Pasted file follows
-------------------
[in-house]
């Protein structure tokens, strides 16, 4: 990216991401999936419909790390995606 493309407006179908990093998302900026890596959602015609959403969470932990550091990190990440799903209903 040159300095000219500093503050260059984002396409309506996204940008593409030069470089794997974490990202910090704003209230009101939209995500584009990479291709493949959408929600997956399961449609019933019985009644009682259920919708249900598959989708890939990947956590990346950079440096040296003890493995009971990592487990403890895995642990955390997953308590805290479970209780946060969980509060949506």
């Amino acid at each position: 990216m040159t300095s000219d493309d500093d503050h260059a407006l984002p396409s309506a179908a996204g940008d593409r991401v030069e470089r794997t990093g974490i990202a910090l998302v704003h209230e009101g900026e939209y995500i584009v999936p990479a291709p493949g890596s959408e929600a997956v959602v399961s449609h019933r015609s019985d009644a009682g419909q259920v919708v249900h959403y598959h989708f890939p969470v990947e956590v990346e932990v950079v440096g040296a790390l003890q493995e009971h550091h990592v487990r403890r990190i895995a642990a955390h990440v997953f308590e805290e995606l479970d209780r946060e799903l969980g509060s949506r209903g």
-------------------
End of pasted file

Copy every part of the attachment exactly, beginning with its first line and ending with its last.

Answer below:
[in-house]
């Protein structure tokens, strides 16, 4: 990216991401999936419909790390995606 493309407006179908990093998302900026890596959602015609959403969470932990550091990190990440799903209903 040159300095000219500093503050260059984002396409309506996204940008593409030069470089794997974490990202910090704003209230009101939209995500584009990479291709493949959408929600997956399961449609019933019985009644009682259920919708249900598959989708890939990947956590990346950079440096040296003890493995009971990592487990403890895995642990955390997953308590805290479970209780946060969980509060949506």
């Amino acid at each position: 990216m040159t300095s000219d493309d500093d503050h260059a407006l984002p396409s309506a179908a996204g940008d593409r991401v030069e470089r794997t990093g974490i990202a910090l998302v704003h209230e009101g900026e939209y995500i584009v999936p990479a291709p493949g890596s959408e929600a997956v959602v399961s449609h019933r015609s019985d009644a009682g419909q259920v919708v249900h959403y598959h989708f890939p969470v990947e956590v990346e932990v950079v440096g040296a790390l003890q493995e009971h550091h990592v487990r403890r990190i895995a642990a955390h990440v997953f308590e805290e995606l479970d209780r946060e799903l969980g509060s949506r209903g």